Banda -- the Spice Islands.
25 November 2013 | 4 31.374'S:129 53.872'E, Banda Neira
We are getting ready to leave the Banda, aka the Spice Islands. What a wonderful place. We thoroughly enjoyed learning new details about the original spice trade that we've all heard about. And the people were wonderfully nice.
Its a strange place in many respects. Beautiful remnants of the colonial past, with all of its greatness and nastiness, juxtaposed with the current culture and all of its problems of modern life. Beautifully nice and warm people, juxtaposed against cultural and religious conflicts in the early 2000's where muslims killed christians on these islands, causing nearly all christians to leave. Oddly, along with the departure of the Christians, the dogs on the islands were killed so you see only scrawny cats and no typical tropical dogs lying about. The whole area of the Moluccas suffered from violence between Christians and Muslims recently. Here it happened to be one sided, as I understand it. But apparently it is all settled and everyone seems to get along well -- and consistent with all of our experiences in Indonesia so far -- everyone has been wonderfully friendly, nice, generous, curious and helpful.
But it still has some of the most typical issues of cruising in exotic places. The most mundane things can be an adventure. The other day we needed to refuel. But the island fuel station was out of fuel. As such we'd been told we could nevertheless buy fuel from a few people who stock up on, for 90,000Rp/Liter (a little over $3 per gallon). We'd heard that a fuel boat was coming in, and that we'd be able to get it a 60,000rp/liter (a little over $2 per gallong). So we waited, and sure enough a Fuel Tanker came in -- its in the picture, with the gas station in the background. Quite the suspect vessel--but it did bring fuel. Since there is no fuel dock we had to bring 100Liters of jerry-jugs to the gas station, and we planned to make 5 trips. Which is about 2/3 of a days worth of work. However, after our first 100Liters, and official came and explained to us that we couldn't buy any more fuel because it was only for the fisherman. He said the gas station runs out, an d they need to make sure the fisherman have enough. Conveniently, however, we could buy some from him for 90,000 per liter. He didn't point out that part of the reason that the gas station runs out is that people like him stock up, and then sell it to the fisherman at a 50% mark-up from the pump price. The 90,000 didn't only apply to us (which is actually atypical). There didn't seem much point in pointing this out to the official. We did ask if we could have 100 more at the pump if we bought 300 more from him -- he said yes :). And he delivered it! Which saved carrying the jugs. No small bit of assistance. However, the fuel was dirty enough, that the filter-funnel I poured it through clogged pretty fast, and it took almost three hours to pour the fuel into the tanks. And it made a huge mess.... Which I increased by forgetting to close a return line valve, while changing all our fuel filters on board. What a dirty, smelly, hot, humid, sticky day!!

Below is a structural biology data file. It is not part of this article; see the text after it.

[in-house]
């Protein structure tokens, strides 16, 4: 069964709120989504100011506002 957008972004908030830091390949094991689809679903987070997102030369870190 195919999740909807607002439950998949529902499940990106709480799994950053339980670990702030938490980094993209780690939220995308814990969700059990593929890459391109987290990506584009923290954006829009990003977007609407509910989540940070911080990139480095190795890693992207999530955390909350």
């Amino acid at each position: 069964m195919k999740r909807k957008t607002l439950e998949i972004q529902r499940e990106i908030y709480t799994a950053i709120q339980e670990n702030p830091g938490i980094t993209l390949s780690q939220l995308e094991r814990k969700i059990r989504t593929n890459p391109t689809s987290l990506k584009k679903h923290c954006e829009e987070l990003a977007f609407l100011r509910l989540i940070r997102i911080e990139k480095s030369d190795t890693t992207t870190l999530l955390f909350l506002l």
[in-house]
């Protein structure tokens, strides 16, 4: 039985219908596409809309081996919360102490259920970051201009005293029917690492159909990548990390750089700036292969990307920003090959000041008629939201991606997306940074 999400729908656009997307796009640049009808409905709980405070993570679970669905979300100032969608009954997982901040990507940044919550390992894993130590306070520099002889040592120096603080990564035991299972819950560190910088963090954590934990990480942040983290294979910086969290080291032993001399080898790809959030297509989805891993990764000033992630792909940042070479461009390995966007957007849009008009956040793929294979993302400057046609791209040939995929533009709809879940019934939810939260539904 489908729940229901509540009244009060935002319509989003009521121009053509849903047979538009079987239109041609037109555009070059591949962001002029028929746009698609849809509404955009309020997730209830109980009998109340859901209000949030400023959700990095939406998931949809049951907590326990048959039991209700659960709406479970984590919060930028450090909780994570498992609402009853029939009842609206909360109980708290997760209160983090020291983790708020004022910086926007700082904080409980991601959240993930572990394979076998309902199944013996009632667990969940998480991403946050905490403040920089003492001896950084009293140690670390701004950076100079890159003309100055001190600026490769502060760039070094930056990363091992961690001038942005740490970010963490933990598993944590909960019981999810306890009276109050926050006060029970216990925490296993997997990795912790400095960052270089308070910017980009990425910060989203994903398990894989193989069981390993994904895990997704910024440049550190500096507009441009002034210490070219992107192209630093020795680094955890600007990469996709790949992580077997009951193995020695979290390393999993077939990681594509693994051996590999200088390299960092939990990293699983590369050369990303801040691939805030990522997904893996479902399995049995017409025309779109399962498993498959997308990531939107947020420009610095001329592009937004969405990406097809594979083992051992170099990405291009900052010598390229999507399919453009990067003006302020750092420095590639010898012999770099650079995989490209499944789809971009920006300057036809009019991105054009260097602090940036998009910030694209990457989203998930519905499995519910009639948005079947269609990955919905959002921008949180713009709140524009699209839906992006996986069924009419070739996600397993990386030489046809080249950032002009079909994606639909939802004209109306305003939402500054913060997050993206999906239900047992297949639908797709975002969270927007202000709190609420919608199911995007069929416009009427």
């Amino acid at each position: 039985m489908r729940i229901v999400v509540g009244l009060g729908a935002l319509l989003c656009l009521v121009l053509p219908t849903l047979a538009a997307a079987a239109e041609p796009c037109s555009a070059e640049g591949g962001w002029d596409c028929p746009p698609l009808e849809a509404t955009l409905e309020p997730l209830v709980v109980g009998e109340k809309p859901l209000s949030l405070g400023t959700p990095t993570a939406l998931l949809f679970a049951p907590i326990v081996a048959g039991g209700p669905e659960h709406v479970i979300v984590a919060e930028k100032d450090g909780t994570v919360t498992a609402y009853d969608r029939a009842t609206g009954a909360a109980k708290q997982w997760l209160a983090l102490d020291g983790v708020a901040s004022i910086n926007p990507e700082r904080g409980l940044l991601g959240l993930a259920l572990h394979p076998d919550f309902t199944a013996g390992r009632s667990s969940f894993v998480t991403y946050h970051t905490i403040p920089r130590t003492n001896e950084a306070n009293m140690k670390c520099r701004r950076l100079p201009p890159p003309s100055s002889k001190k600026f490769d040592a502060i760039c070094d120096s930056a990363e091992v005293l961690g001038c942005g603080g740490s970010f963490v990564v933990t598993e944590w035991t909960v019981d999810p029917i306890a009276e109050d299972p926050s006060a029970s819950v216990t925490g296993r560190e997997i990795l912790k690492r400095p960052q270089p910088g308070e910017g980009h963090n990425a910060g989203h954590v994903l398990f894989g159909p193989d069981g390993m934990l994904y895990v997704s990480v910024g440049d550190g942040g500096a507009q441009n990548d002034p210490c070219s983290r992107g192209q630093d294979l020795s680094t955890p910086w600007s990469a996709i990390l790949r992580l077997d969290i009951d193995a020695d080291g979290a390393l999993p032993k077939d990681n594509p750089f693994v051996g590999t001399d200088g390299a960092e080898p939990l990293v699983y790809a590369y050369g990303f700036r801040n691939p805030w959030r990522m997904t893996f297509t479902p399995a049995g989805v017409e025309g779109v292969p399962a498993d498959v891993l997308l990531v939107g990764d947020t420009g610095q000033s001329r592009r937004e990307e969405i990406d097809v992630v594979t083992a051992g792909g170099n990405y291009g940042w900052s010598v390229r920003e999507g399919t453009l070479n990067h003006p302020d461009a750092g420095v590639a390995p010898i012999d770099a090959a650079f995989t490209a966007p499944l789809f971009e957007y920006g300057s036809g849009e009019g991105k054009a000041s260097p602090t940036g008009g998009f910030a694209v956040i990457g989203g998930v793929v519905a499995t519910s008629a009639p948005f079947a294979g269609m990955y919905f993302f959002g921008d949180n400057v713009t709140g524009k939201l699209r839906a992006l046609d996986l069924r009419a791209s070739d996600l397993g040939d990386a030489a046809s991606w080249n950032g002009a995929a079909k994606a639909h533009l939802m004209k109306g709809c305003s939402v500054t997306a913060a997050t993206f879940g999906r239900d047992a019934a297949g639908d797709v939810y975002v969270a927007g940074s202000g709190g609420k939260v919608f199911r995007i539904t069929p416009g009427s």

Fortunately, I discovered the value of nutmeg freshly grated over an ice cold rum punch poured right when the sunset over the volcano 500 yards to the west of us. So it was a good day. And the tanks are full, both mine and the boat's.